AZERBAIJAN - Finance
Chairman of the Executive Board, Baku Stock Exchange
Fariz Azizov studied accounting and auditing at the Azerbaijan State Economy University. He holds a project management master’s certificate from G. Washington University (US) and an MBA from the Lancaster University Business School (UK). His professional experience includes both corporate and entrepreneurial leadership roles. He has 20 years of corporate experience in the financial sector of the country, including management positions in banking sector, senior management, and COO at three diversified, high-growth insurance companies, securities market institutions, and so on. He joined the National Depository Center of the Republic of Azerbaijan in 2008 as a Vice-Chairman and was appointed Chairman of the Center in 2011. He is also a Project Manager for the Capital Markets Modernization Project between the World Bank and the Government of Azerbaijan. Since January 2014, he has been the Chairman of the Board at the Baku Stock Exchange.
The capital market situation in Azerbaijan underwent substantial changes. There has been pressure generated by the state of the commodities market, which naturally led to the decrease of traded value on the BSE. There has been a substantial capitalization of existing players, coming partially from the state and partially from commercial enterprises taking out loans at the BSE, as well as companies simply expanding their businesses. The state continues to play the role of the main investor. It is clear that the companies are unable to play this role at the moment; the state invested its fixed assets in the economy, particularly in the country’s infrastructure, and this financial redistribution transpired through the tools of the capital market. The decrease in state profits lead to fiscal consolidation and a decrease in state expenditures, putting pressure on the national currency. Adding to this is militarization and unrest in the region. All of these factors lead to cautious behavior from internal and external players. Nevertheless, our year-end report shows the traded volume on the BSE decreased only by 10-12%, a result of a replacement in the product structure. Along with the traditional instruments, such as stocks and bonds, investors redirected their attention toward hedging their risks with currency tools. The currency tools began to play a larger role in the BSE product structure and comprise around 70% of the total traded volume at present. In 2015, 2016, and partially into 2017, we are going to pay close attention to infrastructure projects that have to do with the market, the institutions, and the tools of the capital market.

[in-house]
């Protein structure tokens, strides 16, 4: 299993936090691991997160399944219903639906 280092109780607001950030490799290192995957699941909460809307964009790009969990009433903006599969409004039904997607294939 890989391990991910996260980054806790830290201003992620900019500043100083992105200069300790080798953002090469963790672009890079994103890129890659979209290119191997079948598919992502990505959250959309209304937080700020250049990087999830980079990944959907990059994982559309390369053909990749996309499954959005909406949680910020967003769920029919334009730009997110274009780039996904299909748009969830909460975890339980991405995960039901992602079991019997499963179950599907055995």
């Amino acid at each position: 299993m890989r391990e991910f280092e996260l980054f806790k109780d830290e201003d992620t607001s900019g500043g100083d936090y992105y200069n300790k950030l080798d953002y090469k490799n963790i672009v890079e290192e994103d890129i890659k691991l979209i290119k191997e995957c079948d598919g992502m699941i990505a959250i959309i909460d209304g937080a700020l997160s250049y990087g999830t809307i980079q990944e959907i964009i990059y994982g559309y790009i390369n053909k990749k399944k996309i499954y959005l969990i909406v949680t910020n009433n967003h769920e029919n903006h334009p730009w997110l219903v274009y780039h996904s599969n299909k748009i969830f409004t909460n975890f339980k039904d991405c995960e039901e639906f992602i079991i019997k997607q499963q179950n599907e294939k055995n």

The law “On the Securities Market Law” was enacted this summer. It is a central part of what we at the BSE call a three-step normative reform. The first step is the legislative act itself, which includes provisions for almost all aspects of the capital market development. The second step is about 30 regulatory acts that cover the professional activities of all the participants in the capital market. The licensing in the securities market is becoming much more transparent. The key points of this legal reform also include the protection of the investor’s rights through special funds and more disclosure of information. The third step is the operating rules for the BSE and the National Depositary Center, the two central institutions. The process of subscription and placement, including IPO, is being aligned with international standards following the law’s pragmatic approach. The law cements new listing rules and requirements for the BSE and creates conditions for developing new markets and tools within all three markets: the specially regulated government security market, the corporate instruments market, and the derivatives market. This strengthens the trade, post-trade, and intermediary infrastructure.
Over the next decade, the capital market will somewhat change its main function. The previous 10 years saw the intensive growth of state and corporate revenues made during an era of booming commodities prices and the capital market had the function of offering a fair redistribution of revenues and channeling them into the economy. Now, the capital market and all its institutions will have a new function. The key mission for the next decade will be boosting growth in the non-oil sector, attracting more savings of companies and households, and transforming them into investments on the BSE. For the last three consecutive years, the non-oil GDP of the country has been growing two times as fast as the oil sector, and we see it as having big potential for the capital market institutions.
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